Subcategory: Biomedical Engineering
Natalie Faciane - Xavier University of Louisiana
Co-Author(s): Nsoki Phambu, University of Tennessee, TN Anderson Sunda-Meya, Xavier University of Louisiana, LA
The main problem of drug delivery lies in the penetration of cellular membranes. In recent years, the development of agents that can cross the membranes and deliver therapeutic agents inside the cell has attracted increased attention. Peptides have been used as delivery agents capable of crossing the membrane barriers. These cell penetrating peptides (CPPs) are cationic peptides which, when linked to proteins, genes, or nanoparticles, facilitate the transport of these entities across the cell membrane. They are short peptides (fewer than 30 residues) with a net positive charge and acting in a receptor- and energy-independent manner. They have been previously shown to be powerful transport vector tools for the intracellular delivery of a large variety of cargoes through the cell membrane. They have been successfully applied for in vitro and in vivo delivery of a variety of therapeutic molecules plasmid DNA (pDNA), oligonucleotides, small interfering RNAs (siRNAs), proteins and peptides, contrast agents, drugs, as well as various nanoparticulate pharmaceutical carriers (e.g., liposomes, micelles). The objective of this study is to measure the effects of the cell penetrating peptide Pep-1 on vesicles from Escherichia coli (E. coli) membranes using scanning electron microscopy (SEM) and atomic force microscopy (AFM) techniques. The interaction was performed in a wide range of peptide-to-lipid molar ratios in liquid and freeze-dried states. E coli membrane sample presents large particles of undefined shapes and sizes. Upon Pep-1 addition, elongated fibrils of a few micron sizes appear. SEM and AFM images suggest that Pep-1 disrupt E coli mimicking membranes. Pep-1 have a similar effect on E coli vesicles and these effects do not depend on peptide concentration. Overall, SEM and AFM are able to give information at the microscopic/macroscopic level. Further studies using techniques such as Fourier transform (TFIR), thermogravimetric analysis (TGA) and differential scanning calorimetry (DSC) are needed to provide information at the molecular level.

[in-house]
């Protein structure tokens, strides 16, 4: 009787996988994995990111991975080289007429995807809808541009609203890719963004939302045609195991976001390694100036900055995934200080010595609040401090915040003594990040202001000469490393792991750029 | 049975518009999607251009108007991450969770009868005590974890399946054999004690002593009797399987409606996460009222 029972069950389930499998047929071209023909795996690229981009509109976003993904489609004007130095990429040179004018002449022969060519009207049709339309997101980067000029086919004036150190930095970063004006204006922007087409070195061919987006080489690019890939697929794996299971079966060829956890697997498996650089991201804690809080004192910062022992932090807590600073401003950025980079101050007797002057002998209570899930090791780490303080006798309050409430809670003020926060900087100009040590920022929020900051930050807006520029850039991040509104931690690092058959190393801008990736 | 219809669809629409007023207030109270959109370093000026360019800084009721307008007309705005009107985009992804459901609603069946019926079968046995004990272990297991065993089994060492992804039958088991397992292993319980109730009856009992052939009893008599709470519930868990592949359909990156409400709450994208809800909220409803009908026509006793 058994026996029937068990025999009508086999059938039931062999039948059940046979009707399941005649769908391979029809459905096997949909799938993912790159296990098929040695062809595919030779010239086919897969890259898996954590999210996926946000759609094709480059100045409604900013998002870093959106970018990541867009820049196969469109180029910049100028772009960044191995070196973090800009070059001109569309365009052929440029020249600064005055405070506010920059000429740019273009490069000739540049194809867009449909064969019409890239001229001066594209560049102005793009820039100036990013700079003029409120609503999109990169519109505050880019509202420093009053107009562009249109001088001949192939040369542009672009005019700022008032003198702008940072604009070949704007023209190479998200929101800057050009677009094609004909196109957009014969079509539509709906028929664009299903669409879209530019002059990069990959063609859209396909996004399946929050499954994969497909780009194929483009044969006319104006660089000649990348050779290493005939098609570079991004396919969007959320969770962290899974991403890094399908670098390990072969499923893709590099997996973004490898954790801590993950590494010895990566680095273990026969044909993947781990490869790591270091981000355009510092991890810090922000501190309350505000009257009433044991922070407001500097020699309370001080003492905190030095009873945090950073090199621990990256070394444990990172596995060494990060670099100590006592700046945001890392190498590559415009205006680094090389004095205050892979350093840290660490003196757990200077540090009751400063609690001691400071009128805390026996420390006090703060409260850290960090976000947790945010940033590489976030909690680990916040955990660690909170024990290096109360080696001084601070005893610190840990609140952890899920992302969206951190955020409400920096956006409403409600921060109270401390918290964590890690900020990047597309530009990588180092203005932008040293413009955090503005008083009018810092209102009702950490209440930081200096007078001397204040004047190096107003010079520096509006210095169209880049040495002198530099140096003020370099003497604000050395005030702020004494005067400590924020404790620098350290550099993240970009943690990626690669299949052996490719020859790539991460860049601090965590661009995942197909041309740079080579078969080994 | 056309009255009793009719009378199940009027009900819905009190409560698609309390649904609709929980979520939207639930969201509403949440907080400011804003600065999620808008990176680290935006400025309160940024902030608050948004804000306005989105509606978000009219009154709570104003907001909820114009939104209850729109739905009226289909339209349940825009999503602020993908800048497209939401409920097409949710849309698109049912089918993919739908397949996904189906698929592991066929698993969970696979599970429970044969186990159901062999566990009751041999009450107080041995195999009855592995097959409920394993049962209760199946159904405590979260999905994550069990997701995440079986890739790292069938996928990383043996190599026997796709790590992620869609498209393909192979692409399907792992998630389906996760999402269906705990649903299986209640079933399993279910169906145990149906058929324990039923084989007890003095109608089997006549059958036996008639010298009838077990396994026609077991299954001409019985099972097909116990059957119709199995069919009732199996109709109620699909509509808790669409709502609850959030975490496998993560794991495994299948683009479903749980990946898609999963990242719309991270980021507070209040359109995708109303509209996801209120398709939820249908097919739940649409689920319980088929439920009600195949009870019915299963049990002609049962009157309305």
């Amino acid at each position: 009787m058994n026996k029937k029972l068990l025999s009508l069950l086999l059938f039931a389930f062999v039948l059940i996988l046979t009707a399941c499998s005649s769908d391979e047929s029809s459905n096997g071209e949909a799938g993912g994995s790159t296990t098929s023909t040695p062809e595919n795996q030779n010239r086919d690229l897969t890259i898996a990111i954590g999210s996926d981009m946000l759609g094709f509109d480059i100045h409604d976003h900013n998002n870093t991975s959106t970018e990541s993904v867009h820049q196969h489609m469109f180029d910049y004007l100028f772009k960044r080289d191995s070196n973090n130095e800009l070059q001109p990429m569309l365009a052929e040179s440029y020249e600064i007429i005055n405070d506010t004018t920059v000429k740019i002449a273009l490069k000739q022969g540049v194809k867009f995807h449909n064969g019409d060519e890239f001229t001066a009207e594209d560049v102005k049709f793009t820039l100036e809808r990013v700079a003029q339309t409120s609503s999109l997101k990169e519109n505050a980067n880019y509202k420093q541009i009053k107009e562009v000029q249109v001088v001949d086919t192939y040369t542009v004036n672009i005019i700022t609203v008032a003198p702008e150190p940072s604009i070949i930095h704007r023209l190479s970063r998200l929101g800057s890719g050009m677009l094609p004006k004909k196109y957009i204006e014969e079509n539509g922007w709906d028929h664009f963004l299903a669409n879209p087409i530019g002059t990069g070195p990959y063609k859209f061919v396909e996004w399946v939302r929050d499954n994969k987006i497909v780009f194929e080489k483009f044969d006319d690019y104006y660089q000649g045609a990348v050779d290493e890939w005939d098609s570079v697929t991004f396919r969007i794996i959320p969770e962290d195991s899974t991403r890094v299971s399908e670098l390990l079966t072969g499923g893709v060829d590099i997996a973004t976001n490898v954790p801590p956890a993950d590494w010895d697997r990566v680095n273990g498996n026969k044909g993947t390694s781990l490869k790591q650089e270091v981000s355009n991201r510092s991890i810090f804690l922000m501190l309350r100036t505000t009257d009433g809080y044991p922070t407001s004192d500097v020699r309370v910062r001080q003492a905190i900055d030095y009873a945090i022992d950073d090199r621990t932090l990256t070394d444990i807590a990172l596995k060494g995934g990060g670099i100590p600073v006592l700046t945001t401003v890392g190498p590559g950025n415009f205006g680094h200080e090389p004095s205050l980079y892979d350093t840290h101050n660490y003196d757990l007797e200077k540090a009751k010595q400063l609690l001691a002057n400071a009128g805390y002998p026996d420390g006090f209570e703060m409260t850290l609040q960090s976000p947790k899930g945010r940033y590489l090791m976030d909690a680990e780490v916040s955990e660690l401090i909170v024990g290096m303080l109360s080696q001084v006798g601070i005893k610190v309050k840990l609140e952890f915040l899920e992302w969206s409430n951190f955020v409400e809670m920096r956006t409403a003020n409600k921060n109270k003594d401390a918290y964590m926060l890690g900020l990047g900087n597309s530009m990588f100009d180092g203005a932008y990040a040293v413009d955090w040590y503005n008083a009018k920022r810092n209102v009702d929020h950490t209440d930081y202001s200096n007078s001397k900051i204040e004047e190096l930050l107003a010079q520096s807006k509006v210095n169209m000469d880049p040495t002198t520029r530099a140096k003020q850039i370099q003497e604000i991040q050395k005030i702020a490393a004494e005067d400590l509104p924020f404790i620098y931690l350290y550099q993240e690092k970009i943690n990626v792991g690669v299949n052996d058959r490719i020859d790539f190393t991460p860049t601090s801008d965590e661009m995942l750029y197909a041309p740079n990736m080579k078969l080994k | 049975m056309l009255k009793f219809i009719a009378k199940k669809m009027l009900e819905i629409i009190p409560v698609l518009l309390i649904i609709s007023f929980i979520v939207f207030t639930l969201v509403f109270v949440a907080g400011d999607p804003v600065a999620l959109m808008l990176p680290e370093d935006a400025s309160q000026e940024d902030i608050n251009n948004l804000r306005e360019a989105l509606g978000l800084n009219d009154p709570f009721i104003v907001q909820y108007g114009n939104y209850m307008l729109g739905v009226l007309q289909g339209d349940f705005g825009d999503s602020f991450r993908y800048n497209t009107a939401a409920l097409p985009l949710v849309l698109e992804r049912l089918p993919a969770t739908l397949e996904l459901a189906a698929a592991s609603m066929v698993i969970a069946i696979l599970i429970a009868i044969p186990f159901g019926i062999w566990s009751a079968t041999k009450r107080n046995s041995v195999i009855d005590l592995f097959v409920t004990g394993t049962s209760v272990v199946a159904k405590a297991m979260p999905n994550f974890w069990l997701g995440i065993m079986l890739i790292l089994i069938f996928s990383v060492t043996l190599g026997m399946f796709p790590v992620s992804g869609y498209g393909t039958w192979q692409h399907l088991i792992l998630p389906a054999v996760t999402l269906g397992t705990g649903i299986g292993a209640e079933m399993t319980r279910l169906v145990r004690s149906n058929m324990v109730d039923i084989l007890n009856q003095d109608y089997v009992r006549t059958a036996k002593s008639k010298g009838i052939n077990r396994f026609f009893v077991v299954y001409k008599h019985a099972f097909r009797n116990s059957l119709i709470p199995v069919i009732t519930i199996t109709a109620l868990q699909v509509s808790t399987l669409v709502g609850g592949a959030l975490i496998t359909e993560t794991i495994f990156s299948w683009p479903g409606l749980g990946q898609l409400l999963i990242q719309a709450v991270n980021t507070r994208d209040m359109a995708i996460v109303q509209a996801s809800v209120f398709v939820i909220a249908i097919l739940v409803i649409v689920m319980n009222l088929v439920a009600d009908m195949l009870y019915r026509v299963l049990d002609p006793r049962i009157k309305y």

Funder Acknowledgement(s): This research was funded, in part, under the grant # HRD 1411209 a grant from the National Science Foundation awarded to Anderson Sunda-Meya.
Faculty Advisor: Anderson Sunda-Meya, firstname.lastname@example.org
Role: I prepared the samples, ran the experiment, and ran measurments on the SEM. In addition I processed and analyzed the images.